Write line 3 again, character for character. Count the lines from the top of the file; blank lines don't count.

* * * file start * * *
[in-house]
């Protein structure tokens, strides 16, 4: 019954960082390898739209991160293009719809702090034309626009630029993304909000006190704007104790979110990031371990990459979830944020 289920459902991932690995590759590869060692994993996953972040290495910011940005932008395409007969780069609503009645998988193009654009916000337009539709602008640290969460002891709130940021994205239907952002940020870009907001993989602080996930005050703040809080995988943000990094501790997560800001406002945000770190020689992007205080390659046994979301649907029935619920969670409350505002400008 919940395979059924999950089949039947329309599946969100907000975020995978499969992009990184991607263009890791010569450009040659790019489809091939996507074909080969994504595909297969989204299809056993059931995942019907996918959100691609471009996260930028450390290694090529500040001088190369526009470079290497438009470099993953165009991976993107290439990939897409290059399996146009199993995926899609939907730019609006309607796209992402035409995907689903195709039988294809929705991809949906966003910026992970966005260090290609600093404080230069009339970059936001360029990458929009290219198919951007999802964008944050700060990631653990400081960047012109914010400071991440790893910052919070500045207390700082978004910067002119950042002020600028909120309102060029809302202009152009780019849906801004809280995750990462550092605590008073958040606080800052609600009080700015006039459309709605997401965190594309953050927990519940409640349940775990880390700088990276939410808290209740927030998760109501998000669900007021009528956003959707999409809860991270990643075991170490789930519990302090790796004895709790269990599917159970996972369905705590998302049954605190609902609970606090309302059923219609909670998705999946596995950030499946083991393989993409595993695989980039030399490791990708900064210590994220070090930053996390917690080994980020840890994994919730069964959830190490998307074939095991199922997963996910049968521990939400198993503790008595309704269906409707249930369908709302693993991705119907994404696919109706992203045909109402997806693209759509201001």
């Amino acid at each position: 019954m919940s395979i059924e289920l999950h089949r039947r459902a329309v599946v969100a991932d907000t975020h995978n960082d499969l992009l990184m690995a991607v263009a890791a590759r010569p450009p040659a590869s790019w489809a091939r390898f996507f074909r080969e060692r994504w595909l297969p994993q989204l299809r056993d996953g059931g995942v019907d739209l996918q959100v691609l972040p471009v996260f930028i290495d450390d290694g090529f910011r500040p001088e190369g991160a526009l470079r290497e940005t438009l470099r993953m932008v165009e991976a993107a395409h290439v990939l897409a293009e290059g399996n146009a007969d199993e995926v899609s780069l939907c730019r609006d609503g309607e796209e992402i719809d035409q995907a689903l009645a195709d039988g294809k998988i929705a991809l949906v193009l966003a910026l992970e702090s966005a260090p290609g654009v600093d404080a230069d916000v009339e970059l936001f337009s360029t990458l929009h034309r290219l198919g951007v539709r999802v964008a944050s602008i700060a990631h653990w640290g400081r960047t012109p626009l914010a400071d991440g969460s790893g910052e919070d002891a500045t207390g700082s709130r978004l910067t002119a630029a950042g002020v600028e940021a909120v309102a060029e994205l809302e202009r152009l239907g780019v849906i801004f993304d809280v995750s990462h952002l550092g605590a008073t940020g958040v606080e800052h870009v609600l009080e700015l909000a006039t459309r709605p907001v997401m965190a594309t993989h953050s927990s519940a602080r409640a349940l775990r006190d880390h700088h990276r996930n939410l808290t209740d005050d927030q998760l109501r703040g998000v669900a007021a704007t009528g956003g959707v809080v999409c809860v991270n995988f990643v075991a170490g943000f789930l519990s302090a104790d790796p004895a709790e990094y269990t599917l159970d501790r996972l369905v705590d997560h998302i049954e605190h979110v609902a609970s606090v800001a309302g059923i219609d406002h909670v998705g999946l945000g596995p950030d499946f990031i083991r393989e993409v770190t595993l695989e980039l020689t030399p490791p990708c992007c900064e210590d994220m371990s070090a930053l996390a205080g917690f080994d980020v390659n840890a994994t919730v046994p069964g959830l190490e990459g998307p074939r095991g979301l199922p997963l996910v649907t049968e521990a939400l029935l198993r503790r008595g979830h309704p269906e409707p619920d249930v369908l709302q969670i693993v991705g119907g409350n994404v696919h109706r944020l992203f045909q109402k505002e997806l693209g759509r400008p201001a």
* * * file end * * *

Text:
């Amino acid at each position: 019954m919940s395979i059924e289920l999950h089949r039947r459902a329309v599946v969100a991932d907000t975020h995978n960082d499969l992009l990184m690995a991607v263009a890791a590759r010569p450009p040659a590869s790019w489809a091939r390898f996507f074909r080969e060692r994504w595909l297969p994993q989204l299809r056993d996953g059931g995942v019907d739209l996918q959100v691609l972040p471009v996260f930028i290495d450390d290694g090529f910011r500040p001088e190369g991160a526009l470079r290497e940005t438009l470099r993953m932008v165009e991976a993107a395409h290439v990939l897409a293009e290059g399996n146009a007969d199993e995926v899609s780069l939907c730019r609006d609503g309607e796209e992402i719809d035409q995907a689903l009645a195709d039988g294809k998988i929705a991809l949906v193009l966003a910026l992970e702090s966005a260090p290609g654009v600093d404080a230069d916000v009339e970059l936001f337009s360029t990458l929009h034309r290219l198919g951007v539709r999802v964008a944050s602008i700060a990631h653990w640290g400081r960047t012109p626009l914010a400071d991440g969460s790893g910052e919070d002891a500045t207390g700082s709130r978004l910067t002119a630029a950042g002020v600028e940021a909120v309102a060029e994205l809302e202009r152009l239907g780019v849906i801004f993304d809280v995750s990462h952002l550092g605590a008073t940020g958040v606080e800052h870009v609600l009080e700015l909000a006039t459309r709605p907001v997401m965190a594309t993989h953050s927990s519940a602080r409640a349940l775990r006190d880390h700088h990276r996930n939410l808290t209740d005050d927030q998760l109501r703040g998000v669900a007021a704007t009528g956003g959707v809080v999409c809860v991270n995988f990643v075991a170490g943000f789930l519990s302090a104790d790796p004895a709790e990094y269990t599917l159970d501790r996972l369905v705590d997560h998302i049954e605190h979110v609902a609970s606090v800001a309302g059923i219609d406002h909670v998705g999946l945000g596995p950030d499946f990031i083991r393989e993409v770190t595993l695989e980039l020689t030399p490791p990708c992007c900064e210590d994220m371990s070090a930053l996390a205080g917690f080994d980020v390659n840890a994994t919730v046994p069964g959830l190490e990459g998307p074939r095991g979301l199922p997963l996910v649907t049968e521990a939400l029935l198993r503790r008595g979830h309704p269906e409707p619920d249930v369908l709302q969670i693993v991705g119907g409350n994404v696919h109706r944020l992203f045909q109402k505002e997806l693209g759509r400008p201001a």